Authors: Angel Tcholtchev, Jonathan Heywood, Rob Tiberio, Subhash Ramachandran
To open the topic, let’s look at a few interesting numbers. Gartner has followed IT markets for many years and predicts a doubling of the number of organizations using cloud services between 2018 and 2022. The total amount of money spent on cloud services is also set to double in the same period to almost €300 billion per year. Yet moving to the cloud brings its challenges. When questioned a couple of years ago by KPMG, 54% of CIOs said that integration with the existing landscape was the biggest barrier to cloud adoption. McKinsey recently asked CIOs about their IT modernization projects, where cloud plays a major part. They found that 80% of such projects have not brought the agility or business benefits that were expected. So, if shifting to the cloud is so difficult, why are companies doing it? And how can they ensure a greater chance of success?
Let’s look first at a typical CEO’s priorities. They are not with technology, and they’re not even with cost reduction. According to McKinsey CEOs’ top priority is revenue growth, closely followed by increased agility and reduced time-to-market. Most realize that digital technology is a key enabler for these goals and expect their CIO to be instrumental in delivering.
However, in most cases the CIO doesn’t have the luxury to be able to define a modern new architecture. They spend up to 80% of their annual budget just maintaining the systems they have, leaving precious few resources available for innovation. CIOs we speak to realise that IT modernisation is needed, and that cloud technologies will be part of that modernisation. But it is often difficult to know where to start. What options are available? And what approach is best for which type of application?
Let’s look at a couple of simple models that can help you think in a structured way about your journey to the cloud. There are basically three ways you can choose to move capabilities to the cloud.
Here, you typically pick up an existing application and deploy it as-is to infrastructure-as-a-service (or IaaS) in the cloud. There are multiple advantages with this approach - you can move to the cloud quickly and by this the software will no longer run on a computer in your data center that you need to operate, maintain, backup and upgrade. The disadvantages are that it’s still the same software, and you still need to operate, patch and debug it on your own. This as-is architecture and as your on-prem, it will not be flexible under load and nor will have a built-in high availability.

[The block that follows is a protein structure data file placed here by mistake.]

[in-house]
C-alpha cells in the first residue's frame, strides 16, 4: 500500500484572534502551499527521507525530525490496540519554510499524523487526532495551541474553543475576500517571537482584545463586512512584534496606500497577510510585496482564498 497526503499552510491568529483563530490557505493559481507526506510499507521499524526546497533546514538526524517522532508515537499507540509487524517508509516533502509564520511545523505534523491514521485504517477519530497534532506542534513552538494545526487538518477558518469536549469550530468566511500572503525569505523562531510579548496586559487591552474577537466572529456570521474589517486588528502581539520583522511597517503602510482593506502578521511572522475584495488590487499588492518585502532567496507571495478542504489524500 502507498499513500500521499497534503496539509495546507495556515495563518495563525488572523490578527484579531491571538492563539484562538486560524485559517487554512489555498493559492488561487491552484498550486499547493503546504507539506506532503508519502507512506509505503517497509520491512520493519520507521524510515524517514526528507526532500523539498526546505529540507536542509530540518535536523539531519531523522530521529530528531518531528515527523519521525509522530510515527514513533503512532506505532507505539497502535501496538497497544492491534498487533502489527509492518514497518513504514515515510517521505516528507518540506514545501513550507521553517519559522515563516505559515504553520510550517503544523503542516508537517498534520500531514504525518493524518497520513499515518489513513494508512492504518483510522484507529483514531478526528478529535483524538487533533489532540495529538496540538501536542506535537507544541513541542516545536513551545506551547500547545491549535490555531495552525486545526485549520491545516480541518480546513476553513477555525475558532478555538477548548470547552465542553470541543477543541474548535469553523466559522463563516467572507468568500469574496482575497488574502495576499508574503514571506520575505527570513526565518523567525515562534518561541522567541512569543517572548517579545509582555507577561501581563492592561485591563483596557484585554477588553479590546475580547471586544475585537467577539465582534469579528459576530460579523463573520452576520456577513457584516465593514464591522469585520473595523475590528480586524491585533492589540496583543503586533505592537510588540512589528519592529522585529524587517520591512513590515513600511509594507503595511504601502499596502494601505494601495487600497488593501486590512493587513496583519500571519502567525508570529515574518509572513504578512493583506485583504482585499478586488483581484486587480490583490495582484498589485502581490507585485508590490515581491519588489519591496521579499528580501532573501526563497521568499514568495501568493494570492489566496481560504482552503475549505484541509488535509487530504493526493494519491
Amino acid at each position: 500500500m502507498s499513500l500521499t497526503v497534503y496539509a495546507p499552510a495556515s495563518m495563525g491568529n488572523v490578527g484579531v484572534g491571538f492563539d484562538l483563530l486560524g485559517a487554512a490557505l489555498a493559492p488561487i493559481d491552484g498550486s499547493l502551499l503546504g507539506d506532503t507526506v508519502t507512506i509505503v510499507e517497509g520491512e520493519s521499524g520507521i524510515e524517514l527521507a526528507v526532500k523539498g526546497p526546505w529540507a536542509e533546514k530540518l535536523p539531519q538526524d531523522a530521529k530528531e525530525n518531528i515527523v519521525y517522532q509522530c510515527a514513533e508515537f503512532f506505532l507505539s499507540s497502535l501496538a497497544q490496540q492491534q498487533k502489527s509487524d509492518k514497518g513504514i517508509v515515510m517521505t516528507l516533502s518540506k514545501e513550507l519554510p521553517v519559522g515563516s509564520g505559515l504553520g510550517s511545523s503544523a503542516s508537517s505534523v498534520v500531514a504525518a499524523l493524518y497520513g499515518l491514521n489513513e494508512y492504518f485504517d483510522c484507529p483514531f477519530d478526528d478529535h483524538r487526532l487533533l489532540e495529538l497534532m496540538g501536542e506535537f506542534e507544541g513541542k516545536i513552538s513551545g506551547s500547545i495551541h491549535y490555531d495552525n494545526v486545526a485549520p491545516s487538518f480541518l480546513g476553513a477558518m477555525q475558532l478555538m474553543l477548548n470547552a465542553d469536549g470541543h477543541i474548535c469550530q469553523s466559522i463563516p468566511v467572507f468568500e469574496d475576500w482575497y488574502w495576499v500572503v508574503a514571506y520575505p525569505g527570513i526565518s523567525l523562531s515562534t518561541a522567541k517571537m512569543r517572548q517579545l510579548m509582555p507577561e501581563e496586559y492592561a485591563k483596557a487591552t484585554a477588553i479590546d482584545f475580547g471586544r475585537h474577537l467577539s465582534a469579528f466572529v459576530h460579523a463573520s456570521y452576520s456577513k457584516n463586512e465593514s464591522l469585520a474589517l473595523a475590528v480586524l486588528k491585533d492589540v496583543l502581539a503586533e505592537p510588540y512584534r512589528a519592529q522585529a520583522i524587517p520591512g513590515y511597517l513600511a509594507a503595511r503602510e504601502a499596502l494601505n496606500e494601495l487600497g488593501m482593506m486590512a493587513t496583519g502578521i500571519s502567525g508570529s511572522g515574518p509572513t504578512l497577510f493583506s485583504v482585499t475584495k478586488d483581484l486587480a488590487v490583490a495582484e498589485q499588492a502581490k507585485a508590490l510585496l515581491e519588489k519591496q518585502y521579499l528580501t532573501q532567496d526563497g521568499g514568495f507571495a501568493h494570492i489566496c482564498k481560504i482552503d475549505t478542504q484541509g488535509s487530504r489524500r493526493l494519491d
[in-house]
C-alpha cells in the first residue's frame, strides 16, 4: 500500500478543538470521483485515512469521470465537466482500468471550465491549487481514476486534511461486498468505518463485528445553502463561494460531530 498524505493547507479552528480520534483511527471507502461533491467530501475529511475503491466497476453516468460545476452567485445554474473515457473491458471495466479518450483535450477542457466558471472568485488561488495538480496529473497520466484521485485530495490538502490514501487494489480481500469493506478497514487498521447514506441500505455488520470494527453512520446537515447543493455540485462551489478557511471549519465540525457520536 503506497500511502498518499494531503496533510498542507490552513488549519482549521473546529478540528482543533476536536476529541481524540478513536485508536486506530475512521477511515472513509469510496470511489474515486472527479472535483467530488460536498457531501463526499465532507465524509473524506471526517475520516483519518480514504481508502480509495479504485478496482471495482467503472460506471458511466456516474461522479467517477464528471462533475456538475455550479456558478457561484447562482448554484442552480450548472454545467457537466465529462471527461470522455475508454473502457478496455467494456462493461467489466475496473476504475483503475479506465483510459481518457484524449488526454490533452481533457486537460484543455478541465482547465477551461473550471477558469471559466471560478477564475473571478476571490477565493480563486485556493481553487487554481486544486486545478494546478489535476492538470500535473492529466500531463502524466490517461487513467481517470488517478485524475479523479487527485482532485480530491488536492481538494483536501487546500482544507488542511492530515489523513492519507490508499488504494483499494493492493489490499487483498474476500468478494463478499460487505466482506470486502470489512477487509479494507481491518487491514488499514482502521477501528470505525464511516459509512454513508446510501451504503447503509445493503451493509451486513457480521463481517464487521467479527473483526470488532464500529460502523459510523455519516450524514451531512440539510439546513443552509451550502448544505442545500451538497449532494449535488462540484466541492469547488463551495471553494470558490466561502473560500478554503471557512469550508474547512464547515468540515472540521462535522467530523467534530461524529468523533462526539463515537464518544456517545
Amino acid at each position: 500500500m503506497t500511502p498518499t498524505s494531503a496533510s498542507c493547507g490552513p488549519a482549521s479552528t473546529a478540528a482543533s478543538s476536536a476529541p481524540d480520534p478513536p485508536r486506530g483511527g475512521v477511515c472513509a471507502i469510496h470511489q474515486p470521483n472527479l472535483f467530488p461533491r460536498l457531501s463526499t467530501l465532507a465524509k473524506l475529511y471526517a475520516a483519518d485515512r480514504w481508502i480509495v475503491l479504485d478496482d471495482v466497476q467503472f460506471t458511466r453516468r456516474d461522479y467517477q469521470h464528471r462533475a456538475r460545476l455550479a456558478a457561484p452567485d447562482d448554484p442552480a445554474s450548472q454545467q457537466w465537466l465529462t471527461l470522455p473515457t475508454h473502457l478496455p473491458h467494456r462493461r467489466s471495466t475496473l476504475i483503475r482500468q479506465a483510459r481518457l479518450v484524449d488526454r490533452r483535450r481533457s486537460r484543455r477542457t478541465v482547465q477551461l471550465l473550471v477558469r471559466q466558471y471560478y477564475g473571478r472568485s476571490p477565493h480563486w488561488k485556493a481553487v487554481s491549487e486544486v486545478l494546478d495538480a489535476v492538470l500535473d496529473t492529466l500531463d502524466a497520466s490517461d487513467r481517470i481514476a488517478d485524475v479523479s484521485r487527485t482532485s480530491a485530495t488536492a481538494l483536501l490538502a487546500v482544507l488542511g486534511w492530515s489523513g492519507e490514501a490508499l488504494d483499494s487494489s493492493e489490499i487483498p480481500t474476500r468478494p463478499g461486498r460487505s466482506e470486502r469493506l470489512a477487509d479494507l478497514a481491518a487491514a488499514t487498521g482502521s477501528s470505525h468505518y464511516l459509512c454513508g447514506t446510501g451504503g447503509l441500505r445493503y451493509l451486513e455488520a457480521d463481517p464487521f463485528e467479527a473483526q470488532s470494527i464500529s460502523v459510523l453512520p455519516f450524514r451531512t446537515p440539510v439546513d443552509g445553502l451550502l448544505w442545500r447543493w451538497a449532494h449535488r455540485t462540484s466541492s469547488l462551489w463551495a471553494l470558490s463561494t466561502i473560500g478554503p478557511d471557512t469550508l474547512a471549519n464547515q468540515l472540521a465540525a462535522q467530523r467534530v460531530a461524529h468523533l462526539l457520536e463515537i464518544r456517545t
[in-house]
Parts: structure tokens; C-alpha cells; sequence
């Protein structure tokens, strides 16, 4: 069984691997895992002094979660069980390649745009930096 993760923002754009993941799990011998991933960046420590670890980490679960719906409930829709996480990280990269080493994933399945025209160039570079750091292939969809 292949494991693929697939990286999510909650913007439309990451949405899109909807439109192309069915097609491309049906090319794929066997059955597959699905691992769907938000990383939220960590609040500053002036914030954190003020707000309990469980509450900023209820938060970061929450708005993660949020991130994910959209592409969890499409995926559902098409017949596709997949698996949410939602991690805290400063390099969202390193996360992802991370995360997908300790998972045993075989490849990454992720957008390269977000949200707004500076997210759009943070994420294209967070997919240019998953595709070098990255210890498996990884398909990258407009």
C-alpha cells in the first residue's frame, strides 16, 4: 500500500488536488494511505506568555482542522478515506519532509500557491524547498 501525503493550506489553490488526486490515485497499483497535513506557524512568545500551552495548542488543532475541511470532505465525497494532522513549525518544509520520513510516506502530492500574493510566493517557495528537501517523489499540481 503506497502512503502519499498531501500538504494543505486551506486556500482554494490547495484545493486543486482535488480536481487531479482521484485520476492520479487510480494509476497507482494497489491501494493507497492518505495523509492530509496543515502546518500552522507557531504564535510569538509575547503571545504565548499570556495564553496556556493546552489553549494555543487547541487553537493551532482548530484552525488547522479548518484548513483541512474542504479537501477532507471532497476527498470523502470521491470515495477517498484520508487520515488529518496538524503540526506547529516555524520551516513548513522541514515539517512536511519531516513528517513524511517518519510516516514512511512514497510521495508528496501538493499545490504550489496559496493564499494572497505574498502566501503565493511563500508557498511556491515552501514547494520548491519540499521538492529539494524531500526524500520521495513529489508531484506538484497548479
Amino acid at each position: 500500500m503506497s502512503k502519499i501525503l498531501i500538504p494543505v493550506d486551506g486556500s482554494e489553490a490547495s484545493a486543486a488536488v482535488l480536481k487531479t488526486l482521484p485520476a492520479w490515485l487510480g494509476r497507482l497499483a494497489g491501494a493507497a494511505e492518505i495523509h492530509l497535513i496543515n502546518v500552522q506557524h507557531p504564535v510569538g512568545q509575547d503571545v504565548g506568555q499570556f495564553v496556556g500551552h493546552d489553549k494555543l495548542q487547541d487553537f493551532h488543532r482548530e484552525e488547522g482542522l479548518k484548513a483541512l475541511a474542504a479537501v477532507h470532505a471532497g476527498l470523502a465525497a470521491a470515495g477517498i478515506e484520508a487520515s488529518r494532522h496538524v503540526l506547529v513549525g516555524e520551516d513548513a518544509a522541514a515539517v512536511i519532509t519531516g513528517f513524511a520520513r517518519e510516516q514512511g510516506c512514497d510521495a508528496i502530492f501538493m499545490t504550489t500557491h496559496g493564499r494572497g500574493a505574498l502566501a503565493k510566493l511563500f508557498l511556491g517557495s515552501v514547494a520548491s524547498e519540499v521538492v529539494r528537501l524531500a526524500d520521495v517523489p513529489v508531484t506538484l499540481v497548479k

The second path is where you choose to adopt the capabilities provided by a Software-as-a-service, or SaaS application. Good examples of this are Salesforce, ServiceNow or Marketo. As you move a particular business function to a SaaS application, you may be able to switch off or decommission an old application on-premises. The advantages here are that the applications are cloud native, with clear pricing and no operational effors from your side. As a disadvantage we can mention that those SaaS apps, are often adopted by your competitors, meaning that you can’t differenciate your business with them.
The third path is where you choose to build brand new cloud-native applications using all the powerful capabilities provided by a platform-as-a-service (PaaS) such as the AWS stack or Azure stack. This may also allow you to wind down obsolete on-premises applications. A key advantage of this approach is the faster time to market, which makes it very suitable for your systems of innovation. Also, by building your apps from scratch, you can leverage the best that the cloud providers offer – e.g. databases as a service and easy access to huge storages that can be used as data lakes for analytics. As disadvantages we can lists the danger of vendor locking to a particular cloud provider and the often unpredictable costs, that may easily explode if the solution is not engineered carefully.
You will most likely use a mixture of these three paths. But which approach is most appropriate for which type of application?
Well, Gartner gives us another great model that can help here: the so-called Pace-layer model.